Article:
The Persistence of Memory

Memories are weak materials in the process by which we construct our personalities.

If you wanted to construct a castle to withstand seige, would you use bricks of ice?

Would you build on shifting ground?

Better to let the ice melt and use the water for idle entertainent.

Memory would be a fine material indeed if we could trust ourselves to derive reasonable, self affirming meaning from the past. Unfortunatley, the process of evolution has rendered us excellent recollectors of the terrible, and it is usually by fear and pain that the past holds precenence in our minds.

We must be careful not to become hoarders of the past.

And just like those who hoard physical objects, the process of accumulation begins innocently enough. We keep happy memories as if they were trophies and diplomas hung up on the wall, there for us to glance at when the chaos becomes unbearable and say “Yes. Thats me!” Other memories we keep because we believe they might be useful. That there might be meaning and experience left to gain from them. ┬áLike old newspapers, they sit inside us unread, outdated, and collecting dust.

I read a story once about a hoarder who became trapped in her house, the stacks of newspaper having grown so high and so plentiful.

Theres a reason newspapers are sold for profit one day, and used to pack meat the next.

Their utility is in relevancy and timeliness.

But we cherish the old memories anyway, either addicted to our own victimhood and in need of reaffirmation of that identity, or else hoping for the sad, strange high that nostalgia gives.

In strange contradiction to our tendency to best remember particularly sharp instances of pain or fear, in remembering periods that make up a category of many consecutive memories, we look back fondly on what in the moment was misery.

High School is a common nostalgia trap. Our minds somehow trick us into believing the structure and order enforced by the institution were somehow the bedrock of a kind of constrained freedom more rewarding than anything we experience in adulthood.

All of this stands in perverse contrast to the rather self evident principle by which all good lives are organized:

That the future be an improvement on the present through our actions in the now.

Of course, to create a better future, you will say we must reflect upon our mistakes in the past.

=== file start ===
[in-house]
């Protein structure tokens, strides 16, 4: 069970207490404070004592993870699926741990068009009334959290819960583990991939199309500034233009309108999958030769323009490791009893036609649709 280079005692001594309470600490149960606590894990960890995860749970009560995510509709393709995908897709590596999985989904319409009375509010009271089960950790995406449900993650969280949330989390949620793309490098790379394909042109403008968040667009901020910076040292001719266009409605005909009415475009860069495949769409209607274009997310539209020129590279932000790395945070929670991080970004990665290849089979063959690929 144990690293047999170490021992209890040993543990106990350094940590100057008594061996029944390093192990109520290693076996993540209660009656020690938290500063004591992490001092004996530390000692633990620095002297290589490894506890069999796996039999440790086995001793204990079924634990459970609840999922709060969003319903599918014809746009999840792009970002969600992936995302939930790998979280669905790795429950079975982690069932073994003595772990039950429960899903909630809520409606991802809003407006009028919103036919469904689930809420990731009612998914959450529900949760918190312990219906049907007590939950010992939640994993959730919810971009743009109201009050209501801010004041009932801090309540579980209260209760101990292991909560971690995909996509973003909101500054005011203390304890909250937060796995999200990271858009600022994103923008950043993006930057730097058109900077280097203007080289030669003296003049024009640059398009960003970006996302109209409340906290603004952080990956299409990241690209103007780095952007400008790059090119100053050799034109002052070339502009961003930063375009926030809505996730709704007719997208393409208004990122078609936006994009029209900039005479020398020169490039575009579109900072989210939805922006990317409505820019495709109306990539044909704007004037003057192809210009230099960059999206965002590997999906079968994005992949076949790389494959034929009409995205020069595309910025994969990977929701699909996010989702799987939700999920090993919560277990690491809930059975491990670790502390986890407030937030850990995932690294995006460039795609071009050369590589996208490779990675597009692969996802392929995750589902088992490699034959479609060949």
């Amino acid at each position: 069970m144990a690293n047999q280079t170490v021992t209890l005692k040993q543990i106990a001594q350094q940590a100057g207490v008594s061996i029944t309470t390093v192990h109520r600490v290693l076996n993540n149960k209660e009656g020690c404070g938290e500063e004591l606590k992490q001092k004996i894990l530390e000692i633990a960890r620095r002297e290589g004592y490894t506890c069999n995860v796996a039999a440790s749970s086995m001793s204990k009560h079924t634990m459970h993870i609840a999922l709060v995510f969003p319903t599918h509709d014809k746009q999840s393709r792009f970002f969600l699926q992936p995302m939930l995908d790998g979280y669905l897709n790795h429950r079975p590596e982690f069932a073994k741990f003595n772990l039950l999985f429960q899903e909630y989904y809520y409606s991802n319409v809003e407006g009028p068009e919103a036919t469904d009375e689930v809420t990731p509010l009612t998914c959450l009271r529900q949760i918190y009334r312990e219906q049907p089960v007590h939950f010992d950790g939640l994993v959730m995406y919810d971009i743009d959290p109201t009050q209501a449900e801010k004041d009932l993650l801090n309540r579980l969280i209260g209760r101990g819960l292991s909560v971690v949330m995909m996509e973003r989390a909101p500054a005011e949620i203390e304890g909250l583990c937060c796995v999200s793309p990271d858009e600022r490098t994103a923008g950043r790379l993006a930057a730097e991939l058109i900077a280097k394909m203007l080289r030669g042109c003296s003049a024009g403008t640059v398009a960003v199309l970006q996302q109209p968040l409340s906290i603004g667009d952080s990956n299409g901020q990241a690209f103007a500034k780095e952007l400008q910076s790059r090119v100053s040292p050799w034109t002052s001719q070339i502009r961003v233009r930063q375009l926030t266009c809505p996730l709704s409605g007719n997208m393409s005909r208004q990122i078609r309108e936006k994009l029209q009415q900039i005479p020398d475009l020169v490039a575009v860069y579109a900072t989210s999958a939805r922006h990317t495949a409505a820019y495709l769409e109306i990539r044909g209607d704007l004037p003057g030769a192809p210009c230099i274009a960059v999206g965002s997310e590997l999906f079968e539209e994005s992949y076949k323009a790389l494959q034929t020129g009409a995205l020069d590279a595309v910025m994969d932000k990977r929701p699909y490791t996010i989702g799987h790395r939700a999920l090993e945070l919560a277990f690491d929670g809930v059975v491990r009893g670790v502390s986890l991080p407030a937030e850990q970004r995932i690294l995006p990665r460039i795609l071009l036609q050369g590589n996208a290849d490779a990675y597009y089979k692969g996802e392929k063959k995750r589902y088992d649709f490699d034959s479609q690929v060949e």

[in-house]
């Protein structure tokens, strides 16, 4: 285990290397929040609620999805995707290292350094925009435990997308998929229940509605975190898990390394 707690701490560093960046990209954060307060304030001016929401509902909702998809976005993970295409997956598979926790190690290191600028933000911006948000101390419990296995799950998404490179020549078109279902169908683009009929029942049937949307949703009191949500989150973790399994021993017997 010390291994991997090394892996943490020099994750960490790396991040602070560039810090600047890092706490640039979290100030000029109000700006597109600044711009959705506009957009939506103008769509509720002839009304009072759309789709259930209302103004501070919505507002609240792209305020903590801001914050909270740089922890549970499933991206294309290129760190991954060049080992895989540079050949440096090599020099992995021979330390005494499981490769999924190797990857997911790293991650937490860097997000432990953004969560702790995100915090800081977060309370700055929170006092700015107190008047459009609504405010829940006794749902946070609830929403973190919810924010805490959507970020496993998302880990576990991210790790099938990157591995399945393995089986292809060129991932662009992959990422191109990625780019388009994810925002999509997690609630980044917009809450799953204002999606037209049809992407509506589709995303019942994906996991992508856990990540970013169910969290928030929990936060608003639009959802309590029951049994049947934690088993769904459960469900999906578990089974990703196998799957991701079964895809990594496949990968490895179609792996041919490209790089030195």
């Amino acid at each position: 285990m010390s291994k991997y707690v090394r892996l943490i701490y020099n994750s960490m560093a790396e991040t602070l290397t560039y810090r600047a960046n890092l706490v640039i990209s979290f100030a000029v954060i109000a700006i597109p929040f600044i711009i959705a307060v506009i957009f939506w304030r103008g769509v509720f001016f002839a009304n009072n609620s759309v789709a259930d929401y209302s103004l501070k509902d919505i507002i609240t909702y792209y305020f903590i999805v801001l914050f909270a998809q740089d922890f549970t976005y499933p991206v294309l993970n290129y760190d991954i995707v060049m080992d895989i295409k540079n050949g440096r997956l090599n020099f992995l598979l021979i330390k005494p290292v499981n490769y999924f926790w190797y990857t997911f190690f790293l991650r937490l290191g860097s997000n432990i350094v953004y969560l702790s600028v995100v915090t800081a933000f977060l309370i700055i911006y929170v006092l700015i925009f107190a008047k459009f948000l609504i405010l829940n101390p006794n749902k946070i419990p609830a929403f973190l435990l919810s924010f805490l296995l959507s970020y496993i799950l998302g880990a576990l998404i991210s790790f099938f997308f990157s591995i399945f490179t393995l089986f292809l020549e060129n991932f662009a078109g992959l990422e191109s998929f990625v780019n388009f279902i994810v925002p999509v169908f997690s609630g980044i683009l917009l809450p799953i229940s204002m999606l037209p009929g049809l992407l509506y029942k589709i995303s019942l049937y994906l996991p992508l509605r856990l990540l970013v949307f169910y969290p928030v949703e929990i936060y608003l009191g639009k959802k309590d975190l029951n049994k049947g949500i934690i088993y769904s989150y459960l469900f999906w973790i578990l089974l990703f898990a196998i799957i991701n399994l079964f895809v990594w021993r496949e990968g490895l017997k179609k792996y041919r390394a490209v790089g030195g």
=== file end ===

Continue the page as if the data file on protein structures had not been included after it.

Yes.

But once you’ve read the newspaper, for gods sake throw it away.

 

Why Positive Thinking Matters

Why do we remember things?

In order to learn from previous mistakes, and correct present and future behavior.

Why can we project the future?

So we can foresee unfavorable outcomes, and avoid them.

The present is the only thing we can act upon. Both the past and the future exist only as images within our minds. From these images, we create our conception of the present.

Memories and predictions are the present moment’s context.

We have limited control over what we choose to remember. The unconscious mind filters perceptions for us and files them away. But in spite of that automatic process, we have near complete control over our attitude towards those memories.

Was that person cruel to us because of our inherently flawed personality, or because they themselves are inherently flawed, and are struggling to conduct themselves in the world?

Did our parent’s treatment of us cause permanent, irreconcilable damage, or nurture an indomitable resilliance?

Those choices, in how we conceive of past events, are left up to our conscious minds. By crafting those conceptions, we form the present moment’s context. This context determines our actions. Our actions determine our future.

And people say positive thinking is naive.

Just as depression stems from negative conceptions of the past, leading to impotence in the present, anxiety stems from negative conceptions of the future. This results in a rigid immobility, like that of a frightened prey animal.

But here again, we have control.

The world is not 10% as dangerous as it was when our biological systems evolved. We have a capacity for fear that far eclipses reasonable need. How can we overcome this obsolete circuitry?

By practicing positive visualizations of the future. Drown out the ugly projections. Look at them and dismiss them, again and again. Deny them the air they need to live. It may take months. It may take years. But thoughts, like animals, fight for prominence within your conscious mind. Support the positive conceptions. Do not nurture the negative with attention.

This is the essence of positive thinking; a vigilant tending to our mental gardens.

Do not hesitate to poison the poisonous.

Those flowers and fruit trees you wish to see grow must be tended to constantly. Water them with attention. Let them grow until they take over everything, even those patches of weeds you thought permanent and hopeless.

Do this every moment of every day of your life.

And perhaps in several years, you will wake up and find yourself in a Redwood forest, so strong and tall that the weeds are denied all light, all rain. These negative conceptions will perish without you even having noticed them.

That is the character of a healthy mind.

That is the power of positive thinking.